So far this year, the Correa government has shut down 20 TV and radio stations, most of them small and provincial, for alleged administrative transgressions. Eight were opposition stations.
Correa has repeatedly accused Ricaurte of working for the American government. While his foundation gets 15 percent of its funding from the U.S. Agency for International Development, it also receives funding from donors including the U.N. agency UNESCO, the nongovernmental Panamerican Development Foundation and the Andean Community of Nations trade grouping.
Ricaurte said he gets continual threats via email and sarcastic comments posted on his website demanding a share of his alleged "million-dollar" U.S. Embassy payments.
Those threats led to fears of violence against him in June while he was waiting for a cab in Quito and was pushed violently from behind by a man who screamed: "U.S. Embassy informant! Traitor!" By the time he recovered his balance and reached for his cellphone to take a photograph, the man was gone.
Ricaurte said the special broadcasts Correa uses to denounce him are abusive. Other Latin American leftist leaders, including Venezuelan President Hugo Chavez, have employed such broadcasts during crises. President Cristina Fernandez of Argentina uses them several times every week.
Ricaurte criticized Correa' successful criminal libel suit last year against the main opposition newspaper, El Universo, and three of its top journalists, including columnist Emilio Palacio, who repeatedly called him a dictator. Correa later forgave the paper the $42 million damages award and pardoned the journalists, but he'd made his point. Palacio was granted U.S. political asylum last week.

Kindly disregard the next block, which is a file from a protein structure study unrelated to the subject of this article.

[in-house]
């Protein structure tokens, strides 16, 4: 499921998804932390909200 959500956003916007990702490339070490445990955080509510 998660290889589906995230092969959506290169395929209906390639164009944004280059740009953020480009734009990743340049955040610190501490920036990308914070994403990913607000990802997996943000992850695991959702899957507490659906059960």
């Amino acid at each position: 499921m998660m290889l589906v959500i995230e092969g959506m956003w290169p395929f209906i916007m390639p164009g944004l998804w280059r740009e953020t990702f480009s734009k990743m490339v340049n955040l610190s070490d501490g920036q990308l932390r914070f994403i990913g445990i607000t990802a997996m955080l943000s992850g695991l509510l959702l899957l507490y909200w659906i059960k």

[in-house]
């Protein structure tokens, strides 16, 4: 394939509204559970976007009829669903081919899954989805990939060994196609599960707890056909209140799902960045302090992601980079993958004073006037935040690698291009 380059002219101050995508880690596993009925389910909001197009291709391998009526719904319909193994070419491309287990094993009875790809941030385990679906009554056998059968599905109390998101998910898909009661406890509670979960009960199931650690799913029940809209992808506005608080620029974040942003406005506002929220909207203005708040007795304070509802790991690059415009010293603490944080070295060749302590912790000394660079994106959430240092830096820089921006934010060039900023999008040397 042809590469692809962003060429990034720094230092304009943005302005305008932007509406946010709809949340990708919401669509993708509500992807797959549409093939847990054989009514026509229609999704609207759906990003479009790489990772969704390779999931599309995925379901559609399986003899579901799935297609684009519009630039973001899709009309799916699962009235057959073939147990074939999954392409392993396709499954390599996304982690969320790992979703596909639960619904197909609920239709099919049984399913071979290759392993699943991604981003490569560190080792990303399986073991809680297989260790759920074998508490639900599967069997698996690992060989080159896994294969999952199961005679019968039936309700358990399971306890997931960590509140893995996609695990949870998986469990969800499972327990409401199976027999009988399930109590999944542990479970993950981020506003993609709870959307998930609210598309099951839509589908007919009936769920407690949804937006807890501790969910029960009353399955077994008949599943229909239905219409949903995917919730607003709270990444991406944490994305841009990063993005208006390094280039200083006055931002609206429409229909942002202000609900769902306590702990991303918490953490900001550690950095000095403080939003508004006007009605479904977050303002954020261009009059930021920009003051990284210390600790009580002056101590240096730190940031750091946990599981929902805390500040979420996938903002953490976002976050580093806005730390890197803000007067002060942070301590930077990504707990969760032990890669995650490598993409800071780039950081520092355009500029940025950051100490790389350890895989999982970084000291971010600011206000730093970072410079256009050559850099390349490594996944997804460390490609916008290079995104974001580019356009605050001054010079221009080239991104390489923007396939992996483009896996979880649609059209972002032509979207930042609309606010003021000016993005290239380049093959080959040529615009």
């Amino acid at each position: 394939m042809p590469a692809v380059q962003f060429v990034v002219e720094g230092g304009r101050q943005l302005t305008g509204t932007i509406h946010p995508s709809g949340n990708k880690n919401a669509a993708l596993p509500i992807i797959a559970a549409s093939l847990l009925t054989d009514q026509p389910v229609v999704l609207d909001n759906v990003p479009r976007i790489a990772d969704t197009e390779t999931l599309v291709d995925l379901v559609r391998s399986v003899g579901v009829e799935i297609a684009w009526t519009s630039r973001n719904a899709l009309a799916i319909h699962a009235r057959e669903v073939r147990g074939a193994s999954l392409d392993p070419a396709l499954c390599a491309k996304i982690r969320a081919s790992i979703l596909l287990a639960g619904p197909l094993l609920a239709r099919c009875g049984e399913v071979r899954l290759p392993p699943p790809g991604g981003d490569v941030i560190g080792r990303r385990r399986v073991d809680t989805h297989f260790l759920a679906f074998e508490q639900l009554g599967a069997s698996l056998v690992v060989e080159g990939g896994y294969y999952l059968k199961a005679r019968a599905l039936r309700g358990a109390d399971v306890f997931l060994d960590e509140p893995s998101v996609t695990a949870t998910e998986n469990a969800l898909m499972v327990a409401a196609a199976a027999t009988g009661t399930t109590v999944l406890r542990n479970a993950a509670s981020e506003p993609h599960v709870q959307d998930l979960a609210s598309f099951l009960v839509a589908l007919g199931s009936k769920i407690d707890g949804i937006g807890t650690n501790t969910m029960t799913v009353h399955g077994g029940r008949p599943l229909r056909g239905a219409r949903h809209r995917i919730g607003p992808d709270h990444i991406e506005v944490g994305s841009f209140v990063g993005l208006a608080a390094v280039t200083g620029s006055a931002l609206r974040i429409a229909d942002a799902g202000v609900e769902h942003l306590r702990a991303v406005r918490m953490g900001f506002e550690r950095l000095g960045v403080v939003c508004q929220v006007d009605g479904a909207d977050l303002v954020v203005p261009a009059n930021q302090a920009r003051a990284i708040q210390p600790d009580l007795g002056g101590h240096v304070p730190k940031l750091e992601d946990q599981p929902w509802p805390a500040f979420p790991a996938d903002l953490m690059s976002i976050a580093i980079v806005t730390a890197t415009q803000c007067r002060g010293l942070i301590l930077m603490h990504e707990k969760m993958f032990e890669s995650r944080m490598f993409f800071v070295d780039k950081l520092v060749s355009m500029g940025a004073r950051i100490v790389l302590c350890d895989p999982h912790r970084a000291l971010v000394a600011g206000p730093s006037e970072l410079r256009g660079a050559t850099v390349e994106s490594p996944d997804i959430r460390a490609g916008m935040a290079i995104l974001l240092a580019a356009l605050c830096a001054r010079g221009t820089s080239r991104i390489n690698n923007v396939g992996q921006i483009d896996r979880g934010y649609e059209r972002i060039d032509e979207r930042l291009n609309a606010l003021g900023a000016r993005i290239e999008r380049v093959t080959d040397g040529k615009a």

Now, a proposed Radio and Television Law would partition Ecuador's radio and TV broadcast spectrum into three: one-third for the state, one-third for "community media" and one-third for private companies.
Venezuela already has such an arrangement, with the "community media" almost exclusively pro-government.
Argentina's Fernandez hasn't gone that far. But a friendly Congress did enact a law designed to break up media monopolies, and journalists for Argentina's opposition media have been roughed up by pro-government demonstrators.
"Freedom of expression is very much threatened and as time goes on it is deteriorating even more rapidly," Ricaurte said.
Associated Press writers Frank Bajak in Lima, Peru, Michael Warren in Buenos Aires, Argentina, Jorge Rueda in Caracas, Venezuela, and Carlos Valdez in La Paz, Bolivia, contributed to this report.